Prof. Aryeetey asserted that it was the nation’s responsibility to make the most of its involvement with the IMF.
“What we haven’t done is our problem. We shouldn’t place our problems on the doorstep of the IMF,” he said.
The support from the IMF needs to be used to invest in high productivity areas for high returns and “you’ve got to force yourself to make the sacrifices that would be required in order to do the transformation,” Prof. Aryeetey explained.
He added that it is also “an issue of how do you use the resources available; how do you use the space in terms of policy; how do you use that to prepare for a longer term transformation.”
From his point of view, Prof. Aryeetey said there was no need to regard Ghana’s relationship with the IMF with any cynicism.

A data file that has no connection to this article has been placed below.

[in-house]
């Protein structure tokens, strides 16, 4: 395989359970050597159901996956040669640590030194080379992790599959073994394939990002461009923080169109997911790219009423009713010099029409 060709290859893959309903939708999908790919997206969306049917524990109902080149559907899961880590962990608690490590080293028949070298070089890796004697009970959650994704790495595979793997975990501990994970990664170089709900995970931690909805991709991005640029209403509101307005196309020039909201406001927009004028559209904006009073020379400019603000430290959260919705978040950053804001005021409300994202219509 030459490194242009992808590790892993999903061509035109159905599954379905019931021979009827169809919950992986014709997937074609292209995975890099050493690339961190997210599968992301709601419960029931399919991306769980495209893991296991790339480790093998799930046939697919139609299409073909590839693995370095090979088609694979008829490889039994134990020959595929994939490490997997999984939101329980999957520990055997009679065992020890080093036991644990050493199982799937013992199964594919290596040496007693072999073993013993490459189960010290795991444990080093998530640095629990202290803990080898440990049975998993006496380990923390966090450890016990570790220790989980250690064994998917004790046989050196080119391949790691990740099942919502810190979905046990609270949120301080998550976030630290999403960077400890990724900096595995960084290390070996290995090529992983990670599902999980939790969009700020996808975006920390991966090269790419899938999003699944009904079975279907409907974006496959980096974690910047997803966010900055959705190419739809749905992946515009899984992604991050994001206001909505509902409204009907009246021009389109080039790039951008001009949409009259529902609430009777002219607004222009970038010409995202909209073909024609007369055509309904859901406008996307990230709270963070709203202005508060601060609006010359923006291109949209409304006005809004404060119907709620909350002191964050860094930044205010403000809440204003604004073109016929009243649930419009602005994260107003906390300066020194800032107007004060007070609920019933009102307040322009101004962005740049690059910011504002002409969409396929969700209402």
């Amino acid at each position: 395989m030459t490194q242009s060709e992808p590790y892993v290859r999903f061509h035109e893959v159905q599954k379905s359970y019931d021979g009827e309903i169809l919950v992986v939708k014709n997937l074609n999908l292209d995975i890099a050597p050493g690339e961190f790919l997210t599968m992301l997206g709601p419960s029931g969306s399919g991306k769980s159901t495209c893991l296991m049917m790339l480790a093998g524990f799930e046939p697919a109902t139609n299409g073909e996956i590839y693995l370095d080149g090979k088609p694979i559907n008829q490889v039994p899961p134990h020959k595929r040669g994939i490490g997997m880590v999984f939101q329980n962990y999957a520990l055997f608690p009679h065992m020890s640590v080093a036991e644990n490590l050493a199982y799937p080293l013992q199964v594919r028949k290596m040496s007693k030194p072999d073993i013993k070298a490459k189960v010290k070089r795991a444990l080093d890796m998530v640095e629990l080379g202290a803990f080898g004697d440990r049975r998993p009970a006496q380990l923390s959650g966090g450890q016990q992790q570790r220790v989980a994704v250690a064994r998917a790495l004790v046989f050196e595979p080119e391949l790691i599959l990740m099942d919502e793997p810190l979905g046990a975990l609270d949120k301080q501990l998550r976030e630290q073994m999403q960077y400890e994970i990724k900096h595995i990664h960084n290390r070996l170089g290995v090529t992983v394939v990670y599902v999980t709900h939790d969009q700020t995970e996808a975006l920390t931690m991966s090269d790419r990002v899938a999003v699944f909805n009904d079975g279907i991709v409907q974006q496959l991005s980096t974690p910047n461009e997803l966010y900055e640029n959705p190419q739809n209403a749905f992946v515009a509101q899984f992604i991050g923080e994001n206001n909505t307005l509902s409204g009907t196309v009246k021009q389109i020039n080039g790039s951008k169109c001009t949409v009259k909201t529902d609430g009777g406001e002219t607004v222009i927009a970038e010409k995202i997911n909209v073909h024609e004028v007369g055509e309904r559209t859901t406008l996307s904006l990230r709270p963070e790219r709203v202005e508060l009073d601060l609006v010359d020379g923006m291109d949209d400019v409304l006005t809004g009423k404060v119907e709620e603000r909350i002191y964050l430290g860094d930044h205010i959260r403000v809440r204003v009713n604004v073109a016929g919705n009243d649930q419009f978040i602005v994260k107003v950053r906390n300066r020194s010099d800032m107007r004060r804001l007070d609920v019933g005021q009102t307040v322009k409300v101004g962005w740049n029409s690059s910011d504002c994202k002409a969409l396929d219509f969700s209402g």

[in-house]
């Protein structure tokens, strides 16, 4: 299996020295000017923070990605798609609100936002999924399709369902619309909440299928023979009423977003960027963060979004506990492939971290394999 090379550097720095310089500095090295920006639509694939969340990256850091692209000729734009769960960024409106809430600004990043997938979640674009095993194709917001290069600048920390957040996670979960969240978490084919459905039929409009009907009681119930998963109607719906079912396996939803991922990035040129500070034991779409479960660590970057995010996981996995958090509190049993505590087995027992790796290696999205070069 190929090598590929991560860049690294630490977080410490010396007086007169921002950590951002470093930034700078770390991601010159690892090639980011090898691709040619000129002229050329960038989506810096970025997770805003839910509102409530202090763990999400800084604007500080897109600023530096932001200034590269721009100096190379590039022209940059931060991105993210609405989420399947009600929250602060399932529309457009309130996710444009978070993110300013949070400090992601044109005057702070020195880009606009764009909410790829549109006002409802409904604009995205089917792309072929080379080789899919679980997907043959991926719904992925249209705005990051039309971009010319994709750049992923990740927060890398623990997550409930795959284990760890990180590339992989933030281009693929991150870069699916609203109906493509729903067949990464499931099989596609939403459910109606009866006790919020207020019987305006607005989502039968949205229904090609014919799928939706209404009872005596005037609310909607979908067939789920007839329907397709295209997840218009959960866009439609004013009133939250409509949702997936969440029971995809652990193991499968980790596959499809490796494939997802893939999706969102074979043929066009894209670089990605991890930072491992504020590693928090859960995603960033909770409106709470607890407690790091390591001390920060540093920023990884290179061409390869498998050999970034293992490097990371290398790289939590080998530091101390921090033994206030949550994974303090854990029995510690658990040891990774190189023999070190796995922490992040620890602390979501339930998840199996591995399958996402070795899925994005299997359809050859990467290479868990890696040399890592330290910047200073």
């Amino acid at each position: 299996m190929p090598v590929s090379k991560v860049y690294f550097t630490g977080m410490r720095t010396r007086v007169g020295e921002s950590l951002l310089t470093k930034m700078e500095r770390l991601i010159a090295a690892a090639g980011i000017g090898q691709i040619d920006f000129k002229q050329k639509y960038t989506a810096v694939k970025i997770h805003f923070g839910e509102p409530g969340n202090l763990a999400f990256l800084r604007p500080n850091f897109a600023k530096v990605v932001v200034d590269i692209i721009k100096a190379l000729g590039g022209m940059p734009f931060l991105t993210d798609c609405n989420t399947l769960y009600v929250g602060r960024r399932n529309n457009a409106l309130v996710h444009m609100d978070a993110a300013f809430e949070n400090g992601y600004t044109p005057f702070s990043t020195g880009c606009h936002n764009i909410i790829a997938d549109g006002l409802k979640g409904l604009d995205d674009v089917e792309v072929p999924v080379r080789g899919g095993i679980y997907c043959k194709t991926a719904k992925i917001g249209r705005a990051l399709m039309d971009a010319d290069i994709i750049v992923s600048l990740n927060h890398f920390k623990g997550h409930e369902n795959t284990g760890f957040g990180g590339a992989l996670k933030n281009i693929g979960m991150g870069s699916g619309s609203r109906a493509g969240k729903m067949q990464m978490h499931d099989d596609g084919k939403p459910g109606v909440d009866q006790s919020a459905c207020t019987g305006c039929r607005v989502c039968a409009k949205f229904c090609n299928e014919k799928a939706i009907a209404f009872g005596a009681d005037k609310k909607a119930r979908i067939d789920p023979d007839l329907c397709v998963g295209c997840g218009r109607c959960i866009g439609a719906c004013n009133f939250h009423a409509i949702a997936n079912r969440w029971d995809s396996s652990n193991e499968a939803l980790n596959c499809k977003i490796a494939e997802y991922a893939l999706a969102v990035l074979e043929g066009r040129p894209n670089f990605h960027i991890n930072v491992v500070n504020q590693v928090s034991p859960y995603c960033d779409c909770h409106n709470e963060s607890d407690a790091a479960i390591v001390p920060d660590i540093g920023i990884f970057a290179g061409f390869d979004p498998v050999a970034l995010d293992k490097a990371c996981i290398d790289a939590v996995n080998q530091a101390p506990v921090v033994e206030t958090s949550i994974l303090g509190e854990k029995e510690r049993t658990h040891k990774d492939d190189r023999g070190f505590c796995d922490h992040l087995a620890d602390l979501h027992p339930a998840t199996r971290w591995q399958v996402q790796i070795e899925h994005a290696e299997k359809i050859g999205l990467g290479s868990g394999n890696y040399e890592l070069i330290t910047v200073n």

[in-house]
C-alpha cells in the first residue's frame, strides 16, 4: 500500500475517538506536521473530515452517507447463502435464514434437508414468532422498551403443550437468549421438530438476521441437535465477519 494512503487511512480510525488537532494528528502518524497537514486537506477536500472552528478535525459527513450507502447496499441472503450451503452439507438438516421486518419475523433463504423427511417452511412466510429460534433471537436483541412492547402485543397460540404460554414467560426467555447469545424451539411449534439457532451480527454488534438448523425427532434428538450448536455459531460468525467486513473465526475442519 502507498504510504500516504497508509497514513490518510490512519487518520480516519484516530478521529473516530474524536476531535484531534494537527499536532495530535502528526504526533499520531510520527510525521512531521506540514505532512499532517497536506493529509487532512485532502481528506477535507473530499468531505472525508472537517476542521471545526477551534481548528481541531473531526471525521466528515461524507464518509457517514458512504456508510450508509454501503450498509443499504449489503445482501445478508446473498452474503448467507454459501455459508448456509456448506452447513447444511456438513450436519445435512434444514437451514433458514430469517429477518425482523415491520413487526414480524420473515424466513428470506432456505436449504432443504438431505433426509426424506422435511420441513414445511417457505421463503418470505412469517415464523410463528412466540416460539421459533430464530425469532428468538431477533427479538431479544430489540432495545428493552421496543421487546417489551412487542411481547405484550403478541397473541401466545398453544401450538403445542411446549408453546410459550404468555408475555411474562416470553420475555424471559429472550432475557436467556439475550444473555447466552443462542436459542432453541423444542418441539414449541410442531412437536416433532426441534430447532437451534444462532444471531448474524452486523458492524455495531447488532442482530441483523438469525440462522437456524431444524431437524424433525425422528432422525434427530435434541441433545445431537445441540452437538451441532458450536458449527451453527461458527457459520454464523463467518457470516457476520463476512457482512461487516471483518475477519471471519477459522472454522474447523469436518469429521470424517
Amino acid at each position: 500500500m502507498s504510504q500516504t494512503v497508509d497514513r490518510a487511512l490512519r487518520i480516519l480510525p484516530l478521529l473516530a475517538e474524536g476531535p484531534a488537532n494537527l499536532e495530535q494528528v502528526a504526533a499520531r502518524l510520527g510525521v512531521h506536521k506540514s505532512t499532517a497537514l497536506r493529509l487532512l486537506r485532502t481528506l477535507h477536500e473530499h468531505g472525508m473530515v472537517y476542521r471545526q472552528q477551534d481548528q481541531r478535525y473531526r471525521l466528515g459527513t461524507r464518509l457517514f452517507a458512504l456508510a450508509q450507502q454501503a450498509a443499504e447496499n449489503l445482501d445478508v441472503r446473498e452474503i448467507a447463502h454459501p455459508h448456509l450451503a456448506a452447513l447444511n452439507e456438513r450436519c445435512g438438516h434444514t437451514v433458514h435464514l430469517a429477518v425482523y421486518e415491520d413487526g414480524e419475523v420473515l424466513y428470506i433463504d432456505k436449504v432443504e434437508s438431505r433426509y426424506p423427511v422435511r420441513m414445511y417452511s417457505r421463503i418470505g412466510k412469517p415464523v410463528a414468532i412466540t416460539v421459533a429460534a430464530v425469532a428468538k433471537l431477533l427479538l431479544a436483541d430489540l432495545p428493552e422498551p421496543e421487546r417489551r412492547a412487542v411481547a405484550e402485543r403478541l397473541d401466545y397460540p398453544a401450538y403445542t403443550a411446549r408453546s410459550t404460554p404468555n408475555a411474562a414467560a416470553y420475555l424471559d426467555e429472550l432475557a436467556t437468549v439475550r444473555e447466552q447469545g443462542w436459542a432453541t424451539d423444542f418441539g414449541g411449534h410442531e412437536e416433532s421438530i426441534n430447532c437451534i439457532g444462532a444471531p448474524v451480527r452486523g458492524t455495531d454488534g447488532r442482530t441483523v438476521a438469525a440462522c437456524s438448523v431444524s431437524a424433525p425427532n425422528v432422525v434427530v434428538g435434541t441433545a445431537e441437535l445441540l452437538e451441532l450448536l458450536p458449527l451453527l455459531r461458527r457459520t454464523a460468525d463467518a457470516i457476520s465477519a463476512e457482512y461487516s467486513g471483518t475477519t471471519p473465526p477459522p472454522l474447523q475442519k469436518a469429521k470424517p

“The IMF has often provided support; a stop-gap measure. In times of instability, the IMF has always been there to assist, so I think it is a very worthy relationship; one that clearly has had its ups and downs over the years.”
For him, there is no benefit to the IMF to “keep countries like us on their knees.”
“I don’t see the incentive for the IMF to want to do that… I don’t think the IMF was out there to want to keep us in the programme.”
Ghana’s most recent involvement with the IMF saw it enter into an extended credit facility in 2015 to help stabilize the economy for policy credibility.
The deal came with initial funding support of $918 million to be disbursed under eight tranches.
Under the agreement, the government was expected to implement some policy initiatives such as a freeze of public sector employment, reduction of the budget deficit, and zero financing of the budget deficit by the Bank of Ghana.